I’ve been out and about last Saturday, wandering through the streets of my home town, snapping pictures of Christmas decorations, people rushing, children having fun. It is a beautiful time of the year, although slightly crowded for my taste. It was hard to take photos, with people constantly pushing you, squeezing past you, rushing to your side to see what was so interesting that made you stop.
Does it ever happen to you? When you stop and look at the window shop or something interesting, in 30 seconds you are surrounded by other people, looking what you are looking…Human nature, crazy thing. 🙂
For this week’s Monochrome Madness I picked this image of trees decorated with lights. To be technically correct, I turned it into monochrome sepia, but the result looked almost the same as the original. So, I guess that means I managed to take a true monochrome image.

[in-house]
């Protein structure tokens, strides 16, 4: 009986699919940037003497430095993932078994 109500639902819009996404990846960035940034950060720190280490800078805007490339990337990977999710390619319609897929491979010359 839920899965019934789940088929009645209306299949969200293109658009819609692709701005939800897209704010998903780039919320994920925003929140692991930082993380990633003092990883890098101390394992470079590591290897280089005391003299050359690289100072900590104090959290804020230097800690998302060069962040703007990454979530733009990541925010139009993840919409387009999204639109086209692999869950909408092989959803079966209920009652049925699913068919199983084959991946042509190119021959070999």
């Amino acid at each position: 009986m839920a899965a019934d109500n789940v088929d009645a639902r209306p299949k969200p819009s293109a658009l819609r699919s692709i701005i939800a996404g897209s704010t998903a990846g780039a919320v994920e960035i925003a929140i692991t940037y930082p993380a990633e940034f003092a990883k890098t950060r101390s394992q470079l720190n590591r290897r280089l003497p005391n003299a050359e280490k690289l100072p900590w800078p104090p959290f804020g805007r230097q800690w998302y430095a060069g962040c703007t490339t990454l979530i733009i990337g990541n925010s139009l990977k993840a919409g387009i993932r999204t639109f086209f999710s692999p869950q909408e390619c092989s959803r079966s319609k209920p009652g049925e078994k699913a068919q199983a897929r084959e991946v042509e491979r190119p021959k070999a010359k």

The post-processing was done in my old friend PicMonkey. I played with various effects and decided to try Focal Zoom, to see where it would get me. I set radius to minimum, with very soft edges. Wow, what a nice surprise that turned out to be. I am in love with the result, it looks almost magical.
I read a comment by someone on the latest Stacy Fischer’s ABF post that we should focus on learning photography theory and not wasting our time trying to rescue poor images through Photoshop. Well, as I replied there, I’ll say it here, too – it is interlinked for me, because by trying to improve poor quality images, I learned what I’ve done wrong and how I can improve my photography technique. This image is a good example, because there was no cropping, tinkering with the exposure or going through gazillion filters and effects. By learning from my mistakes and other’s feedback, I managed to capture a decent image and by applying minimum efforts, I ended up with the very pleasing result.
Be sure to check out our next week’s edition of Monochrome Madness – a Christmas edition, where we’ll be showcasing our monochrome images with the splash of color. For additional information and many more interesting monochrome entries, check out Leanne Cole’s blog Leanne Cole PHOTOGRAPHY.